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FROM THIS EPISODE

Producer Steven Schneider struck gold in 2009 with Paranormal Activity, but that story of sudden success turned into a dark saga of drug use and frayed relationships. He talks about the fallout and tells Kim Masters how he went from teaching film theory at Harvard to producing horror in Hollywood. Schneider’s latest project is The Houses October Built, a micro-budget Halloween-themed horror movie about a group of friends on an RV trip to explore extreme haunted houses.

Banner image courtesy of Steven Schneider.

Producers:
Kaitlin Parker

Hollywood News Banter 7 MIN

Kim Masters is joined by Michael Schneider, Executive Editor of TV Guide Magazine to discuss top entertainment news stories of the week.

- NBCUniversal settles with former ‘SNL’ interns, while other cases involving claims from unpaid interns at places like Sony and Fox still remain up in the air.
- There’s been no breakout success in this fall TV season, but in an unusual move, nothing’s been cancelled either.* 
- For new ideas, TV is turning to adaptations of old movies.

*Shortly after recording this week's conversation, there was one cancellation: ABC pulled the plug on Manhattan Love Story.

Guests:
Michael Schneider, Indiewire / Variety (@Franklinavenue)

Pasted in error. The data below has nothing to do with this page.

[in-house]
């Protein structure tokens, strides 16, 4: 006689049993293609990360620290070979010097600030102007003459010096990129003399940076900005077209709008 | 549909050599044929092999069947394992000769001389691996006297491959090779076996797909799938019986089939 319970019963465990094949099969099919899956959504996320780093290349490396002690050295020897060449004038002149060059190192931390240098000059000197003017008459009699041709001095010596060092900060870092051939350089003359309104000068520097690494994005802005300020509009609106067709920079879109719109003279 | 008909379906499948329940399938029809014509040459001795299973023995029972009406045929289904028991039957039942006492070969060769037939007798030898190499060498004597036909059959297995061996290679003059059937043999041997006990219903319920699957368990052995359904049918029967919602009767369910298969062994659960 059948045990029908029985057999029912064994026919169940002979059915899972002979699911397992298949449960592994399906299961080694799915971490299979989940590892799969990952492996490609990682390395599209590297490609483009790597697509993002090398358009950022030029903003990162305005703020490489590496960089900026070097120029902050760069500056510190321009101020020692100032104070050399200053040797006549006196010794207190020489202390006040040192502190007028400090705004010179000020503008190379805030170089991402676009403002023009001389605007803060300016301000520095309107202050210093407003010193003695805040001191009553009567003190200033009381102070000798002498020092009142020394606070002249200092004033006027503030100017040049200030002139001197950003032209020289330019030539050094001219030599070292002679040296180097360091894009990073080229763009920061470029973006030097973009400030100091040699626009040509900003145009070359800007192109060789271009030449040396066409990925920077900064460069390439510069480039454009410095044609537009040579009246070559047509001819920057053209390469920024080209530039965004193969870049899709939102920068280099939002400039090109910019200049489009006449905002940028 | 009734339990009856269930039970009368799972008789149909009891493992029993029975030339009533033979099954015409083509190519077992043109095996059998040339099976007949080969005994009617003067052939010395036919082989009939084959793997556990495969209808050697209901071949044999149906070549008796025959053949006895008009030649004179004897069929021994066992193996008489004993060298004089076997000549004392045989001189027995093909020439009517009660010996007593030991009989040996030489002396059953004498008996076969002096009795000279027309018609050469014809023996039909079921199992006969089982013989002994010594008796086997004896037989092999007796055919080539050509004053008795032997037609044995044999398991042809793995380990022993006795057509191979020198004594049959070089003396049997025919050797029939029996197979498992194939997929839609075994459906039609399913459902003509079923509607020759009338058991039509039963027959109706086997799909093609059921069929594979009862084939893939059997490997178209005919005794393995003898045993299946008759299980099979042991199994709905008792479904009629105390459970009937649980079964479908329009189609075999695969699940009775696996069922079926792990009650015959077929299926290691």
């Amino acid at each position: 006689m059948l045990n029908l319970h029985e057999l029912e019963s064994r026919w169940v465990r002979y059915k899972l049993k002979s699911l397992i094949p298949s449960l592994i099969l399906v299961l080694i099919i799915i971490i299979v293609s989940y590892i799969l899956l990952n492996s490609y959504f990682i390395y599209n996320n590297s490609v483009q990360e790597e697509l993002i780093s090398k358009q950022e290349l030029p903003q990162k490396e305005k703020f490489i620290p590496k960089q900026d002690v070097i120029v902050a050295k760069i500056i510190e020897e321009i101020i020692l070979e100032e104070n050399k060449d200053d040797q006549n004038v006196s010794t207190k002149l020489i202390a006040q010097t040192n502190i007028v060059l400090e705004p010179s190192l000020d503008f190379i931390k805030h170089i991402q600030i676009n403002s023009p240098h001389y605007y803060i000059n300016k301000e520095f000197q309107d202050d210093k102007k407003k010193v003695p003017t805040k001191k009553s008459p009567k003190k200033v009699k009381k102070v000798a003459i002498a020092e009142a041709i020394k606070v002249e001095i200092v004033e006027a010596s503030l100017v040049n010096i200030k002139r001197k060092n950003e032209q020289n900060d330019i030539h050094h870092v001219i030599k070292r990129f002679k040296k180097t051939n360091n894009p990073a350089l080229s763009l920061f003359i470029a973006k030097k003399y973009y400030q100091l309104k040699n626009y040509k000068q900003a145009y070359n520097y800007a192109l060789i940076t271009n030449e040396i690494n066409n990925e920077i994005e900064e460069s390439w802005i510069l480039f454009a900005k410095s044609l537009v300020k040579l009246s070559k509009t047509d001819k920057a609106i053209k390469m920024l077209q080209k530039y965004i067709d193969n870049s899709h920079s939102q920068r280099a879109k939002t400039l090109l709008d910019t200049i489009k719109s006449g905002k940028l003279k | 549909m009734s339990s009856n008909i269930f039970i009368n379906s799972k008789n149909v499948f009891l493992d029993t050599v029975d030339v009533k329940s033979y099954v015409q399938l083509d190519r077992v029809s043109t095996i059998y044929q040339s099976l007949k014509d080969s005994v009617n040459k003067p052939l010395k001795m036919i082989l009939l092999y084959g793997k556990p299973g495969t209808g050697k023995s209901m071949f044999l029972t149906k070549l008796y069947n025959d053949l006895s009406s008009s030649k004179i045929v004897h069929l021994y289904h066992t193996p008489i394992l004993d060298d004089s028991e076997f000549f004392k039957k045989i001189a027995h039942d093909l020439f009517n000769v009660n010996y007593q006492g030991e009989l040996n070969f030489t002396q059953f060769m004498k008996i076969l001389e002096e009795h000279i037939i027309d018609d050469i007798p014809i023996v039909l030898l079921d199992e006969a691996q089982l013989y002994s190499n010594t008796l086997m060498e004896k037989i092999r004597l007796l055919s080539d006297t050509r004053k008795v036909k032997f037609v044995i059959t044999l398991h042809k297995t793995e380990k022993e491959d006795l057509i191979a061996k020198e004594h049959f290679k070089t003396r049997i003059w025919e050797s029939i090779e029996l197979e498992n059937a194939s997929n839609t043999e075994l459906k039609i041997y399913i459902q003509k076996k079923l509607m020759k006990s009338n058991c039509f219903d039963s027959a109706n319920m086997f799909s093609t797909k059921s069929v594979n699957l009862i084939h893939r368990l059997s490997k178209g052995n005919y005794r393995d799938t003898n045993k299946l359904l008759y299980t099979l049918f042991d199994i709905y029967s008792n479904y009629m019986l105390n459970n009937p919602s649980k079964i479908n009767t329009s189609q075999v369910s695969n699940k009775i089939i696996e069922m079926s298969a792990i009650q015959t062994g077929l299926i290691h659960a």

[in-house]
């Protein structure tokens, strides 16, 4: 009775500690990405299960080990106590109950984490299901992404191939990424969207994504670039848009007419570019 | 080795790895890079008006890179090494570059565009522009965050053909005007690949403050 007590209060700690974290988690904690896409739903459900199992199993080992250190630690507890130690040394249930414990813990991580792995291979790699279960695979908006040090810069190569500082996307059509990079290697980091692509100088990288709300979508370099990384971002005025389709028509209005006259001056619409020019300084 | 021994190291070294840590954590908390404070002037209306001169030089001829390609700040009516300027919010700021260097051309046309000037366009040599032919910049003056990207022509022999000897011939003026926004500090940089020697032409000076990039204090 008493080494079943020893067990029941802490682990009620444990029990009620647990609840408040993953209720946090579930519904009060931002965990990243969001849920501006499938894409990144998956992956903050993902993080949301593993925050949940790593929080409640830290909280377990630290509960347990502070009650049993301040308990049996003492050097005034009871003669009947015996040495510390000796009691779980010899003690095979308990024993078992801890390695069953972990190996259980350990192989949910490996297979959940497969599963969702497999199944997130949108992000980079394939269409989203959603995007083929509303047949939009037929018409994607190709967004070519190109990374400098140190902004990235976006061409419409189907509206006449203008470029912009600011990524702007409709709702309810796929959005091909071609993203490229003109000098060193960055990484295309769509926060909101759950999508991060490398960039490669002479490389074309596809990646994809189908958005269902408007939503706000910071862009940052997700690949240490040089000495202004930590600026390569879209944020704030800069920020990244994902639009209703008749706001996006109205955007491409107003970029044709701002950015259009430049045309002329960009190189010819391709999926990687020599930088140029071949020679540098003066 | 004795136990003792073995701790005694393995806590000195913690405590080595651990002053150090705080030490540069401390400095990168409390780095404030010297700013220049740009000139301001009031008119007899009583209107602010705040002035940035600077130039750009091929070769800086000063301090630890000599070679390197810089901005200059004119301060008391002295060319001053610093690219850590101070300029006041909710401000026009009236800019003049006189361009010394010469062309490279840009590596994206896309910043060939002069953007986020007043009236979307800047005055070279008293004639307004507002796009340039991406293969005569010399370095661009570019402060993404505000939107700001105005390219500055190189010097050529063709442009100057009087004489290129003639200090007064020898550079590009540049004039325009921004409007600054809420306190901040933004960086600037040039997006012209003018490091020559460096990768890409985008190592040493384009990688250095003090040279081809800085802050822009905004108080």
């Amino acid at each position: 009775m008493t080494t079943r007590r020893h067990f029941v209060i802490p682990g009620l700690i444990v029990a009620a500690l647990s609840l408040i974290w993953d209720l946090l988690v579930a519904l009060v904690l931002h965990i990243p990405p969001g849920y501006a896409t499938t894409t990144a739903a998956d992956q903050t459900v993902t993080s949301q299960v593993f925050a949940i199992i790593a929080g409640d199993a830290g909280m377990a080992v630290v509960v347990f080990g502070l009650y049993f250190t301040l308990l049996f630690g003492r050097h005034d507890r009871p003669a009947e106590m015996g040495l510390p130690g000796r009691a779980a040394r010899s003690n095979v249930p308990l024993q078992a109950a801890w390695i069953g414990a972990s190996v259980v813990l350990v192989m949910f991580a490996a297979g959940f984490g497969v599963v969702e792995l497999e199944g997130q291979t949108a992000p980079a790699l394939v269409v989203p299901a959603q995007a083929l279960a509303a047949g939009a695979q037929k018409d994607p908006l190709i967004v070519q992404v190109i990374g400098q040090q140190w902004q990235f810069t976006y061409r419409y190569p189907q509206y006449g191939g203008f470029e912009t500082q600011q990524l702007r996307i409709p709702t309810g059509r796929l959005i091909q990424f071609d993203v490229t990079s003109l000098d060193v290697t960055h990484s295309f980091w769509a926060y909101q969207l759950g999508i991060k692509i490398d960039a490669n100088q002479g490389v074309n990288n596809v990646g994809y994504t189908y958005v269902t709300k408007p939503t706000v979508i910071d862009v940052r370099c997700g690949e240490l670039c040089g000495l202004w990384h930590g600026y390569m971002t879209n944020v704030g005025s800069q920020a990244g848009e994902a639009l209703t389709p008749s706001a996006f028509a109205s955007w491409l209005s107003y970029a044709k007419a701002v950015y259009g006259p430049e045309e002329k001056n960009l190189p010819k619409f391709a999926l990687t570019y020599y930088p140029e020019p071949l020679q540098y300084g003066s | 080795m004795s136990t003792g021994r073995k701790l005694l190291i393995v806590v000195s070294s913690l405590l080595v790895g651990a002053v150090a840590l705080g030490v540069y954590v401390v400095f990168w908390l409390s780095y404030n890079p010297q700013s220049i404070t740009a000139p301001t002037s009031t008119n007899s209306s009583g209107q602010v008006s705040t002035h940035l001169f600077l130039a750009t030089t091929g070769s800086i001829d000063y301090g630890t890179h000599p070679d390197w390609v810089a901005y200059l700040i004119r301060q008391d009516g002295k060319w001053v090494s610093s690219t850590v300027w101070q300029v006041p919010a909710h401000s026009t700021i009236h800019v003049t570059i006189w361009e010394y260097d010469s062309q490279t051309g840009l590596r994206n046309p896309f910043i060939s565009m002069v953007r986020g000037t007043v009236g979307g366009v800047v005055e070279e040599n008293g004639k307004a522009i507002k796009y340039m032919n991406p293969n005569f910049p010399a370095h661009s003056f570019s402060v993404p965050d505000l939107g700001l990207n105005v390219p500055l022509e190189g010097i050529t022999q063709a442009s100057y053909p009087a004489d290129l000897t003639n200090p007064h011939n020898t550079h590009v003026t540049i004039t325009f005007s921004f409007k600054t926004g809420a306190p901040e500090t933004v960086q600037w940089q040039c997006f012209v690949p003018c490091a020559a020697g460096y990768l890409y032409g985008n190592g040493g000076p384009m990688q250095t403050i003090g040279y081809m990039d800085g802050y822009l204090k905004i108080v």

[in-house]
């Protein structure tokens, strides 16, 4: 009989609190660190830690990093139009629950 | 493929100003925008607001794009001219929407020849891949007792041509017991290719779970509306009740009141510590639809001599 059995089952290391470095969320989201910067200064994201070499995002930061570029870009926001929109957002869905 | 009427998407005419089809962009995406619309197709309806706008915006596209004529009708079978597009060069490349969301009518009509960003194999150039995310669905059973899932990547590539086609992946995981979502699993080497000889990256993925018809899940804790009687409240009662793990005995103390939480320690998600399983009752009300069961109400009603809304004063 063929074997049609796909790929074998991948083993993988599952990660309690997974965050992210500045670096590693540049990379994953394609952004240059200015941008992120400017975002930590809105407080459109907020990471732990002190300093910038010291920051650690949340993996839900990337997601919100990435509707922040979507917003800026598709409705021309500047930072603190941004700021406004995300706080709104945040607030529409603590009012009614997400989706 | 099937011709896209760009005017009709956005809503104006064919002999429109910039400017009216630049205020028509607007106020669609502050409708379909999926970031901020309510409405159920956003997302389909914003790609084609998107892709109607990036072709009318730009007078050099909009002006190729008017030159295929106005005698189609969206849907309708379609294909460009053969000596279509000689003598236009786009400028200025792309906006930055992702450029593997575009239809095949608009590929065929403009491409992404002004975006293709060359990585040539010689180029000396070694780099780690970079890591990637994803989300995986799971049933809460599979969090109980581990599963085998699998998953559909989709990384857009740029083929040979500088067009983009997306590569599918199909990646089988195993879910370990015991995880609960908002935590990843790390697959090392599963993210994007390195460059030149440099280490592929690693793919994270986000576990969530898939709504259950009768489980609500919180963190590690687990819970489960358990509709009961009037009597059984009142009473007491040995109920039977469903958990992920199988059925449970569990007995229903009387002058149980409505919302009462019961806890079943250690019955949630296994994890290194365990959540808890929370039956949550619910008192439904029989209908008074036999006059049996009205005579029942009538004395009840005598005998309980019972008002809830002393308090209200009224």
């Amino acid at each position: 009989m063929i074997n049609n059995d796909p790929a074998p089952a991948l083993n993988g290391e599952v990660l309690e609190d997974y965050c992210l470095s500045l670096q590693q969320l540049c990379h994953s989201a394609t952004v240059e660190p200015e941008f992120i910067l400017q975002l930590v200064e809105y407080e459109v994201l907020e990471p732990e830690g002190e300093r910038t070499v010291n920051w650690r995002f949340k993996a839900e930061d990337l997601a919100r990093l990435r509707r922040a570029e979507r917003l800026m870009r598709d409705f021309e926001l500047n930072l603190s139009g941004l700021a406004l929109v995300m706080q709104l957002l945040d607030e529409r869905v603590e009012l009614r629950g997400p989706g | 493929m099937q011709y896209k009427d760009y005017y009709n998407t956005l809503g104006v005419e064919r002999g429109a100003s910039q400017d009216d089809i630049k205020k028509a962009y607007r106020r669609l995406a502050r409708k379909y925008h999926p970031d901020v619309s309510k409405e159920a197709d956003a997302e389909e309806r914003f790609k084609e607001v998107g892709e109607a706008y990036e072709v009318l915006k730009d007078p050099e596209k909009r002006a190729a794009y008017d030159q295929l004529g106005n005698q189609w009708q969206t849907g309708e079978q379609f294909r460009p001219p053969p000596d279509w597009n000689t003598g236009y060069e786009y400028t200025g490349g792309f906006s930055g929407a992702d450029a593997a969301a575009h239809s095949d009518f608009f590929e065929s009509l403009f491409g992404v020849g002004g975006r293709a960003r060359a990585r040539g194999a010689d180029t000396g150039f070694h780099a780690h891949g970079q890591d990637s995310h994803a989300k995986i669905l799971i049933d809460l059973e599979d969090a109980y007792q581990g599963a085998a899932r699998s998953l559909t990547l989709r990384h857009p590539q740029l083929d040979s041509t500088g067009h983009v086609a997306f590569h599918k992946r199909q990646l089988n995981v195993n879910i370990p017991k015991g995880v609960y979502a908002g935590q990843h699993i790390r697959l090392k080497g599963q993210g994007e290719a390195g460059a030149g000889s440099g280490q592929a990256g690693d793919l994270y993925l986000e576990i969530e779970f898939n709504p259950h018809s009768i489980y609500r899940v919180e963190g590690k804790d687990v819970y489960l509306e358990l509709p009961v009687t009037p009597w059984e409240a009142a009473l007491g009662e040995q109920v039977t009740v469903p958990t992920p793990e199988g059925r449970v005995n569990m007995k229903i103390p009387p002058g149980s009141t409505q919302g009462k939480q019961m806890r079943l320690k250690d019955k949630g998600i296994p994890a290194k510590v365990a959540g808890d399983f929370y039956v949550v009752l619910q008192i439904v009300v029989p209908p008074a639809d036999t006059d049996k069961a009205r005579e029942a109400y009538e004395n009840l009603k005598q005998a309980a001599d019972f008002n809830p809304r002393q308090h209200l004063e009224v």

More:
NBCUniversal Agrees to Pay Out $6.4 Million To Settle Unpaid Internship Claims
Why Nothing Is Getting Canceled (Yet)
Why TV is Looking to the Big Screen For New Ideas

Steven Schneider Post-‘Paranormal’ 21 MIN, 2 SEC

It’s almost Halloween, and genre producer Steven Schneider has a movie in theaters and VOD, The Houses October Built. It’s an ultra-low budget horror film, as was another scary movie that put Schneider on the map in Hollywood in the fall of 2009.

Paranormal Activity was about a couple who found that they had unwanted company in their new house. It’s part of Hollywood lore that director Oren Peli shot the film in seven days with unknown actors for a mere $15,000.

The movie changed the world for Steven Schneider, who teamed with producer Jason Blum to release the film through Paramount. Paranormal exploded at the box office, grossing more than $190 million around the world.

For Jason Blum, the film opened the door to continued success. He launched Blumhouse Productions and made low-cost hits including Insidious and The Purge.

Schneider did not do nearly as well. While Paranormal soared, he sank to a dark place, doing drugs and destroying important business relationships.

It was an unhappy outcome for a story that began when Paranormal Activity first landed on Schneider’s desk. He wasn’t some seasoned producer, rather, he’d been teaching film theory and picking up degrees at places like NYU and Harvard.

Schneider tells Kim Masters how he went from Harvard to Hollywood and the battles he faced once he got there, and the reflecting he’s done since. He also talks about how his latest project The Houses October Built, a micro-budget Halloween-themed horror movie about a group of friends exploring extreme haunted houses, manages to be a mash-up of a documentary and a narrative feature with a little found footage thrown in.

Guests:
Steven Schneider, film producer

More:
The Houses October Built on Twitter
The Houses October Built on Facebook

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